“Bellingham recognizes that access is not just a civil right; it is a social responsibility to uphold and promote diversity and inclusion,” said Holly Pederson, ADA coordinator for the city. “Inaccessible pedestrian facilities create barriers that limit full participation in civic life for individuals with disabilities.”

Bellingham residents gave feedback to the city in 2019 about problematic spots at crosswalk locations where curb ramps do not align with the crosswalk, uneven and rough crosswalks, along with intersections where drivers are inattentive to people walking in the crosswalk.

One project in the works in the Puget neighborhood is a full traffic signal at the intersection of Lincoln Street and East Maple Street to improve pedestrian safety while crossing the street, Pederson stated. Construction should wrap up in spring 2024, as supply chain delays postponed the signal’s delivery.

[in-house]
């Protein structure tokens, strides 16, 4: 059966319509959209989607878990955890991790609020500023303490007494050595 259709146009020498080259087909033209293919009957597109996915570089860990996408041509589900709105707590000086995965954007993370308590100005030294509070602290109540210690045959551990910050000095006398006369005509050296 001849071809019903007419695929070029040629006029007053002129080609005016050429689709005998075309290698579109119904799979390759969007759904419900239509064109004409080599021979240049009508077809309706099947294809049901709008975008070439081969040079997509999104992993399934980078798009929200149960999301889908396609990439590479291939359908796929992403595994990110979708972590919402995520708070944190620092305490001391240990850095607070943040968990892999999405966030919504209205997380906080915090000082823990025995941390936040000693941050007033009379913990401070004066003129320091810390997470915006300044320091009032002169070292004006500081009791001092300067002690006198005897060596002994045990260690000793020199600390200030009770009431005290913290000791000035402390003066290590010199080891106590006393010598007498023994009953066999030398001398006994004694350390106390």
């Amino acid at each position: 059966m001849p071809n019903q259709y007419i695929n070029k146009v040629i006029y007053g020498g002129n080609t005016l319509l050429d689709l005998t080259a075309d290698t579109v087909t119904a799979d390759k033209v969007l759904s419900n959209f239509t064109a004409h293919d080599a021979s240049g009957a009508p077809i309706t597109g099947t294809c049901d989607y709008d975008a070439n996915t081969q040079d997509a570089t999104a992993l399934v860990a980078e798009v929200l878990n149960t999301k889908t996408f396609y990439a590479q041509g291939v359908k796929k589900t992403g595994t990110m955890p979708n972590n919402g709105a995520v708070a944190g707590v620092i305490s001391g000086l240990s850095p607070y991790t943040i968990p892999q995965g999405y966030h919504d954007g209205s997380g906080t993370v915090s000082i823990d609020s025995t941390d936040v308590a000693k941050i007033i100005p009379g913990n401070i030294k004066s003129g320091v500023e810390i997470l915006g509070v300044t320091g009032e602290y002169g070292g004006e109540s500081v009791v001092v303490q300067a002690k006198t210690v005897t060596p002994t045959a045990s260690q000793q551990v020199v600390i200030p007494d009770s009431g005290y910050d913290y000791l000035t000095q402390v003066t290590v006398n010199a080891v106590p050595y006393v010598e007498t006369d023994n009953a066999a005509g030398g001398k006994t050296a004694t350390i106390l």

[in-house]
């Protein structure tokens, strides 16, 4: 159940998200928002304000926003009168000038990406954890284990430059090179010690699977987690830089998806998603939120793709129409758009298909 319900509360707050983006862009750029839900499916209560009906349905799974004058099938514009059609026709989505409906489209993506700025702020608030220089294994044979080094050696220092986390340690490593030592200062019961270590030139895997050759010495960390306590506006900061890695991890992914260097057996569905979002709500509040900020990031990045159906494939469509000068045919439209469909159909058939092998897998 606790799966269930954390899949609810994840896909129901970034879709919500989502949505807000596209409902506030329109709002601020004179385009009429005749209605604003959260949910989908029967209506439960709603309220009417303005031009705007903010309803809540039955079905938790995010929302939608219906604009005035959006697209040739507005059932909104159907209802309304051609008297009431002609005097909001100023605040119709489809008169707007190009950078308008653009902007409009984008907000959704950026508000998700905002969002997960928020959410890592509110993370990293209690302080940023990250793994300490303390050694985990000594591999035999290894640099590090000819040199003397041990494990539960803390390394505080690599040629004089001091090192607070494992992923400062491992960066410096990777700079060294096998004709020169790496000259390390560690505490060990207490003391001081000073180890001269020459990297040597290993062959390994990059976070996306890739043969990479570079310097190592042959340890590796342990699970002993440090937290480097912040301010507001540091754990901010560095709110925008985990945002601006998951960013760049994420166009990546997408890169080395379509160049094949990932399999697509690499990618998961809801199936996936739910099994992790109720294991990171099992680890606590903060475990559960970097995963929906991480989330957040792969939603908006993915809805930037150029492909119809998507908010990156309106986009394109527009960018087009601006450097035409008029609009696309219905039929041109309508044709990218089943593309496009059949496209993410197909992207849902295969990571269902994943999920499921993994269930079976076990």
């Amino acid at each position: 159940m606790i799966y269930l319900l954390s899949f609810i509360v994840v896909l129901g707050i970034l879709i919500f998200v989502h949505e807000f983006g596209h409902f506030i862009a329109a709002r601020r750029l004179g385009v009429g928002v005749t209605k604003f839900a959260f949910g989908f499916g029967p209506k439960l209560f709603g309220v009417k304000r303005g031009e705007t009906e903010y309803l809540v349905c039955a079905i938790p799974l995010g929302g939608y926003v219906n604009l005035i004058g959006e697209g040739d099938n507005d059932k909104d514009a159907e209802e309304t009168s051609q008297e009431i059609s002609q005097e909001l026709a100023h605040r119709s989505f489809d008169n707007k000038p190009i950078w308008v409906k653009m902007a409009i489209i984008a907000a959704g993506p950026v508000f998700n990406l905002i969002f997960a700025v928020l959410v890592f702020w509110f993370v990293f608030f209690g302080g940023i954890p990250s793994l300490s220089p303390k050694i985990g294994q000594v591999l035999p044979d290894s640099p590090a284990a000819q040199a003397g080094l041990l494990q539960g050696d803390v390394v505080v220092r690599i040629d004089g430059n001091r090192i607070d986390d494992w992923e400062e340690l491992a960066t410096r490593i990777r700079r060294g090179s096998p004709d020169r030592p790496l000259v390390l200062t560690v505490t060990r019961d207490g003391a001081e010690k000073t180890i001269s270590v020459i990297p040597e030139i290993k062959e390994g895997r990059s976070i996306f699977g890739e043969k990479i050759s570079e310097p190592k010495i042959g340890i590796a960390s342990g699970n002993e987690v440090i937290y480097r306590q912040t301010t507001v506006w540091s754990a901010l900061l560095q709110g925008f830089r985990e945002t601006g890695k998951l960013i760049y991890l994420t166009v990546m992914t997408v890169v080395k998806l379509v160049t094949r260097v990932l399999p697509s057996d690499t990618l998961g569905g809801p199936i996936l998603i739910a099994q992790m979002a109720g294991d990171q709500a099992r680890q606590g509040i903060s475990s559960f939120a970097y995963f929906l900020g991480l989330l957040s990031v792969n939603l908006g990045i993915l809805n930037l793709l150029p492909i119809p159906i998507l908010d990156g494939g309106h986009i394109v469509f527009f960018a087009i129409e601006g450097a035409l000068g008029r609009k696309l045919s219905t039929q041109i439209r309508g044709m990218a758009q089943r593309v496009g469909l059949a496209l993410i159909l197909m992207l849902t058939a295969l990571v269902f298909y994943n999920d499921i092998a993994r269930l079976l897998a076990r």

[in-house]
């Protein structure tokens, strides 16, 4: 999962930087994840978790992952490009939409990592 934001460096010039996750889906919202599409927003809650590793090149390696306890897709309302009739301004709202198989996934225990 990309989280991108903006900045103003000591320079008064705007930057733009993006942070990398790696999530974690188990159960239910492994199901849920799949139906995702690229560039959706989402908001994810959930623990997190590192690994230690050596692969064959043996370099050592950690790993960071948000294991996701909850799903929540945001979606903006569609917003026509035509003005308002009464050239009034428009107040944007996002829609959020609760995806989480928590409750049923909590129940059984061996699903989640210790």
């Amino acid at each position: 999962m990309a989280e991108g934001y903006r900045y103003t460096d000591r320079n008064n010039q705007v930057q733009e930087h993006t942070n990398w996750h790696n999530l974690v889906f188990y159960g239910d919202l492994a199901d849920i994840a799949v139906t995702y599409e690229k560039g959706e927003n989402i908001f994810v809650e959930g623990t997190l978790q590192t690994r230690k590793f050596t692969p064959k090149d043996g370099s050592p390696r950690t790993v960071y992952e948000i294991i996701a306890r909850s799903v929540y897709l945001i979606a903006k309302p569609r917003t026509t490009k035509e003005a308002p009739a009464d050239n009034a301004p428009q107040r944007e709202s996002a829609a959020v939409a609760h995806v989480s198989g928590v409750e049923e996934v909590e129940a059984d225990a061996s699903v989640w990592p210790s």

In addition, a new flashing crosswalk and transit island will be at the intersection of Lincoln Street and Viking Circle near Lakeway Mobile Estates.

“Each Bellingham neighborhood is unique,” Pederson said. “The newer designed areas were built to ADA standards after it became law in 1990. As Bellingham grows, we will continue to emphasize accessibility and make improvements that provide equal access.” 

Many of Bellingham’s scenic outdoor paths, including Boulevard Park, Lake Padden and Cornwall Park are barrier-free trails close to a Whatcom Transportation Authority bus stop. If residents are seeking accessible outdoor adventures beyond city limits, the Washington Trails Association has a filter on its app that identifies wheelchair-friendly hikes around Western Washington.